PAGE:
Follow Their Lead

Last week we received a call from Sebellah’s school saying that she was not feeling well.  So, I went to the school to pick her up early.  When the school’s front office person brought Sebellah out to me, she said, “Go with Grandpa”.  As we were walking to the car, Sebellah said, “That was funny.  She called you a Grandpa, you’re my Dad”. 

My heart always melts when she calls me, “Dad” or when she tells a newfound playground friend that I am her “Daddy”.  Sebellah calls me “Pops” and she calls Allene, “Lolli”.  Our daughter thought, “Lolli” and “Pops” was cute for us to be called, when Kamdyn, our first grandchild was born.  It is cute, but it also could mean that we are two “suckers”.  So, we are “Lolli” and “Pops” to all of our six grandchildren.  At the same time, we have chosen to allow Sebellah to call us “Mom” and “Dad” when she chooses to.  In reality, we are her “Mom” and “Dad”, both legally, as adoptive parents, and in practical experience.  Unfortunately, we lost Sebellah’s mom to an overdose in September of 2019.  She had not seen her a year and a half, prior to her death.  Sebellah’s dad recently was released from prison.  At this point, we have chosen to have contact with him ourselves, sending him pictures and updates about Sebellah, but not allowing a relationship with Sebellah.  We have told him that if and when she asks for information about him, we will be honest with her and answer her questions.  We are open to him having a relationship with her at a later date, if we believe that it is her best interest and safe.  Our main approach is to answer her questions as she asks them and to be honest with her in an age-appropriate manner.

Our approach is “our approach”.  I believe that it is important that to say that there are very few “rights” and “wrongs”, when it comes to how we each parent the grandchildren that we are raising.  Each of us find ourselves in unique positions, with unique circumstances and face unique challenges.  We will each have to make our own decisions about what is best for our grandchildren in our unique situation.  Of course, knowing which approach or strategy is best for our grandchildren can be very difficult to determine.  This is another reason why finding a support group can be very helpful.  It can be very helpful to hear from other people who can relate to your experience and to hear from them about how they have or are handling similar situations.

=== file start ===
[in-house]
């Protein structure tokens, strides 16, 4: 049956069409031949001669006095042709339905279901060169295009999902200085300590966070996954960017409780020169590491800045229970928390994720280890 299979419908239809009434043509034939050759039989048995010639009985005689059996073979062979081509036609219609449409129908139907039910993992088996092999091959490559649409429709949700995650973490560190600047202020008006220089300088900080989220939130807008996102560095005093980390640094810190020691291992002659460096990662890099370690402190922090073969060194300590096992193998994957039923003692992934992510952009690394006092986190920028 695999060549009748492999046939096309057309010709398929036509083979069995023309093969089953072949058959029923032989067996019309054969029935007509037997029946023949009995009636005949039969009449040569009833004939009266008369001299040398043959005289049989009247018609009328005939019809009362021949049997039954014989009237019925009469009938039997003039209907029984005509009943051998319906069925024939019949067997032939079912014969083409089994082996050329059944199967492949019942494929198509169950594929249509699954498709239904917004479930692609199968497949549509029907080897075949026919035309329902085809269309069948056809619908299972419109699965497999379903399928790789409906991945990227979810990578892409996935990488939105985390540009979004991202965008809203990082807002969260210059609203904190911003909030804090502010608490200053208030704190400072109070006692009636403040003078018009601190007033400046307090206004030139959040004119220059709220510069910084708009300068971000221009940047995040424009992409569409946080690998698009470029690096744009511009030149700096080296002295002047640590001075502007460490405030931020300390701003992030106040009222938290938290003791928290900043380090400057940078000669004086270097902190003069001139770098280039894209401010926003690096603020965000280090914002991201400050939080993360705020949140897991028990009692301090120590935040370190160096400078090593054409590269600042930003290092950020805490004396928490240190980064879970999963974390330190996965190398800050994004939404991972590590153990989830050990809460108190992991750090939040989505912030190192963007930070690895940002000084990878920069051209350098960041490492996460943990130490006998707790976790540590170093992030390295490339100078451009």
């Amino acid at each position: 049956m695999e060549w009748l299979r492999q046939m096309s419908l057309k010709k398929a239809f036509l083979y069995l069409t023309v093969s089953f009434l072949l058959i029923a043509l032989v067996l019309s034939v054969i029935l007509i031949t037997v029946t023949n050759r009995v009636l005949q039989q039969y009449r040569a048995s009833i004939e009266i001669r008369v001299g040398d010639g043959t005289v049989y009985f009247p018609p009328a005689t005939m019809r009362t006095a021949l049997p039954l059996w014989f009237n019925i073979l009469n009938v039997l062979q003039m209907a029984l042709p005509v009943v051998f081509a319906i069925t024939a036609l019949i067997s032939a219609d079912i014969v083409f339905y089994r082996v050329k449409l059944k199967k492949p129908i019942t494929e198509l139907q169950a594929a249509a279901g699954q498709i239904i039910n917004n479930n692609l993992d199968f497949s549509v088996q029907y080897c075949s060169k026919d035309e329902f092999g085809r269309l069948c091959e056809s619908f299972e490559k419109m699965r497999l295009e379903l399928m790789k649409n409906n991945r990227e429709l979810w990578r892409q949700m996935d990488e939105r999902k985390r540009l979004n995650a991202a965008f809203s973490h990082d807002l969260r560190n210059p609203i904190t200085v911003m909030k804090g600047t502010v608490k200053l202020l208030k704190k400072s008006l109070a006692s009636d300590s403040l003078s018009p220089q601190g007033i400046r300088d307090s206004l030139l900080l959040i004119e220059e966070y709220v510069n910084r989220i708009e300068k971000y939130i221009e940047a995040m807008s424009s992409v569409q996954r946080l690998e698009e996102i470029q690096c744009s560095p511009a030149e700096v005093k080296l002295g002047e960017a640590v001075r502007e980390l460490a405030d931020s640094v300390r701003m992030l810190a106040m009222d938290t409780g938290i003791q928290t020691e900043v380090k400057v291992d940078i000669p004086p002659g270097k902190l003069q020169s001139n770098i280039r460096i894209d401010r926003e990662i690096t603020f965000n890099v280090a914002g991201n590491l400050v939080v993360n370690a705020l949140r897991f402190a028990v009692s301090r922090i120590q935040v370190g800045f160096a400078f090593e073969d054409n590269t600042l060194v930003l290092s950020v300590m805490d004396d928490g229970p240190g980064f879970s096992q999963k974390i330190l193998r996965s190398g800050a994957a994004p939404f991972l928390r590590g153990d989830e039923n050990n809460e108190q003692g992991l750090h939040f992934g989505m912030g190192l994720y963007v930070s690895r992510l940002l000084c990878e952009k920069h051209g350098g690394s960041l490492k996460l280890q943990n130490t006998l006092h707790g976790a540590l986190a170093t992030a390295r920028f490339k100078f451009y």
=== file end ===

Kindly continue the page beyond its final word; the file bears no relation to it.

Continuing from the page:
I do believe the key is to always consider what is in the best interest of our grandchildren.  The interests of our adult children or other people’s opinions, should not be our guide or deciding influence.  It is always, what is best for these precious little ones or sometimes, not so little ones, who are in our care.  As far as what Sebellah calls us and what information we share with her about her biological parents, we have chosen to allow Sebellah to take the lead, and we have chosen to “Follow her lead”.

Sharing the Journey,

Rich (“Pops”)

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I have been involved in the field of Human Services for 30 plus years. I teach in the field of Human Services for Purdue University Global. Allene is a stay at home "Lolli", after spending many years in the Healthcare field. We have 3 adult children and in May, 2018, we adopted our granddaughter, who is 6 years-old. We have had her since she was 5 months old. At the end of 2019, we moved to Mount Airy, North Carolina, as a part of a plan to downsize and give Allene the chance to retire, and be at home full-time. We are devoted to making a difference in Sebellah's life and also in the lives of other grandparents raising grandchildren.

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